In 1941, finding it easier to arrive at the scene of serious forest fires along the boundary, more than fifty American fire fighters travelled over the Hope Road on Sunday, 20 July.  They had left Montana the previous evening with full equipment.  In addition, were several truck-loads of mules.  Of course, the Hope-Princeton highway was still in the making then (it was not opened till 2 November, 1949), and the big busses in which the men travelled experienced some difficulty negotiating Copper Creek hill.  Some distance beyond this point the Hope Road is within a few miles of the international boundary.  At the point nearest the border the fire fighters left their busses, and hiked south to the border.




            We believe that this was the first time an American force had travelled the Hope Road since General Sherman passed through British Columbia to the coast with an escort of cavalry in the fall of 1883.  At that time, General William Tecumseh Sherman was a world-famous commander of men.  His name was connected with the famous 300-mile march through Georgia, “from Atlanta to the sea” in 1864 during the American civil war.  He was a familiar figure on both sides of the border.  Both Mrs. Kruger, and Mrs. S.L. Allison had many stories to tell of him and his men.  He visited the Allisons here, and left some prized souvenirs.


            There had been trouble in 1883 across the Line between the American Government and the Nez Perces Indians, and General Sherman had been sent west with a troop of cavalry to restore order.  The U.S. Government at one time planned to build a fort at Oroville, Washington.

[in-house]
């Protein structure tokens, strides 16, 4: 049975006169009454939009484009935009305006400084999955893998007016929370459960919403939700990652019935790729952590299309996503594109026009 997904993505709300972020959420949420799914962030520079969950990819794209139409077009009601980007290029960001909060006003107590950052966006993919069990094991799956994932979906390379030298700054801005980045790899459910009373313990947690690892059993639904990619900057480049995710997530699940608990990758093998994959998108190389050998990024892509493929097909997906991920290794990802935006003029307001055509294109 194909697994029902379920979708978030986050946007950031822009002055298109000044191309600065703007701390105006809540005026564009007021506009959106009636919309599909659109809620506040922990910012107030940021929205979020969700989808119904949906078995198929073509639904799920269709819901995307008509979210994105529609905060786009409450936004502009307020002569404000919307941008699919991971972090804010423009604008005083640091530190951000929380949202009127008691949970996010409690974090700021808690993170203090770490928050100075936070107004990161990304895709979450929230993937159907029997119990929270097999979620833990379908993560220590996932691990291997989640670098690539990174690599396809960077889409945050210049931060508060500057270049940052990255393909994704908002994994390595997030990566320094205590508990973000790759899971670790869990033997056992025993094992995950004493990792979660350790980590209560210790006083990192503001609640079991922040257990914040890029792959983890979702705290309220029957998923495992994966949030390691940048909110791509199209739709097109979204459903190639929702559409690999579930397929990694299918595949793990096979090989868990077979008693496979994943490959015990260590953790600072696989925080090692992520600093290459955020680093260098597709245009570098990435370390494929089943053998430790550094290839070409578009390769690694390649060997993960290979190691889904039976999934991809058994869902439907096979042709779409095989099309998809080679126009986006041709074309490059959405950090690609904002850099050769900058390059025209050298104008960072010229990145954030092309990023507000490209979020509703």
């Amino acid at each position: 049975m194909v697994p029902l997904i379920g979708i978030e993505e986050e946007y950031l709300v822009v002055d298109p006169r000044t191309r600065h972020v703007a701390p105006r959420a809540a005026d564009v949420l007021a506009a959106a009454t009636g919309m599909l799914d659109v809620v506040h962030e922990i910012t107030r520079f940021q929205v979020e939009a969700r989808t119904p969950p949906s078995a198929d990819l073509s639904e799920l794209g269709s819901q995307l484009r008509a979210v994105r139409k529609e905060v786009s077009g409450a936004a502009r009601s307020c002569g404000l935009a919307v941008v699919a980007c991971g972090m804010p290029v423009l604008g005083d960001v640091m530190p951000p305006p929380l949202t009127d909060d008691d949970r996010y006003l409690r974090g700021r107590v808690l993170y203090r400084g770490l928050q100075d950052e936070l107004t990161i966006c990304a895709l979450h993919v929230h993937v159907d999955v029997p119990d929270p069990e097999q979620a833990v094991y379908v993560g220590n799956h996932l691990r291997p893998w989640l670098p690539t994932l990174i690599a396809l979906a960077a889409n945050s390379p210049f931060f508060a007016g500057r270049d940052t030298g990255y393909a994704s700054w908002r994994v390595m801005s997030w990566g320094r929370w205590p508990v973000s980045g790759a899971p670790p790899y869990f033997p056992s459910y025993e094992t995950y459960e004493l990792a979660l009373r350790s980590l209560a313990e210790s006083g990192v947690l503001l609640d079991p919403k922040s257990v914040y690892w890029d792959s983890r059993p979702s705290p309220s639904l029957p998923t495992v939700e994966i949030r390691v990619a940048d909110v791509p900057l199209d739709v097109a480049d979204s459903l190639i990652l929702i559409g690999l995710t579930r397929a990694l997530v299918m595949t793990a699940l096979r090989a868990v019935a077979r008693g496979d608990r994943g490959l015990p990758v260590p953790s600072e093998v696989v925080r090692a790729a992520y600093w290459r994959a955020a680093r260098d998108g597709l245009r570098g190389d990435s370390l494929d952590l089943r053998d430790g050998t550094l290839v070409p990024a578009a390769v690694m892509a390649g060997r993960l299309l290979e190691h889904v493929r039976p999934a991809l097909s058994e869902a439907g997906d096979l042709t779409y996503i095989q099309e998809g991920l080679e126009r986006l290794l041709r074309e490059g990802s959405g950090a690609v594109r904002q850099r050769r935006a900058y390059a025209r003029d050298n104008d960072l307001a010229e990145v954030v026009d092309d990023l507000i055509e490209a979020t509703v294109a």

Mrs. Kruger described the General as a modest, unassuming man, who permitted a degree of familiarity on the part of this officers which a lesser man would have found inconvenient.


            When he crossed the Hope Trail in 1883 he had come from Coeur d’Alene, and Osoyoos, and had with him an escort of 25 mounted men.  At Hope he was met by Andrew Onderdonk who was at that time in charge of a section of C.P.R. construction.  The escort returned over the trail to Osoyoos, but General Sherman travelled from Hope to Victoria on the steamer “Western Slope.”  At the capital city he stayed in the old Driard Hotel, and called on Lieutenant-Governor Cornwall.  From Esquimalt he sailed on the U.S.N. “Walcott,” to Port Townsend.  He retired the following year, and died in 1891 in his 71st year.  The famous general left a kindly memory wherever he travelled on this side of the border.




            H. Bauerman, geologist to the Boundary Commission, did geological work in the southern portion of Similkameen in 1859-61 but his report was not printed till 1884.  He explored along the Hope and Pasayton trails.  Dr. G.M. Dawson covered much the same ground in 1877 and again in 1878.  This was the last work done in this district by the Dominion Geological Survey till Charles Camsell made his survey in 1906.  In 1901, W.F. Robertson, provincial mineralogist, examined and reported on Princeton and Copper Mountain districts.  The same year the International Boundary Survey commenced a topographical map of the boundary belt.  Dr. R.A. Daly was Canadian geologist to this Commission.  Subsequent work is recorded by Camsell in his reports on Hedley and Tulameen, issued in 1910 and 1913 respectively. 

            In his report Bauerman notes the presence of Chinamen panning for gold along the Similkameen, and this must serve as introduction to our next chapter which deals with the search for gold.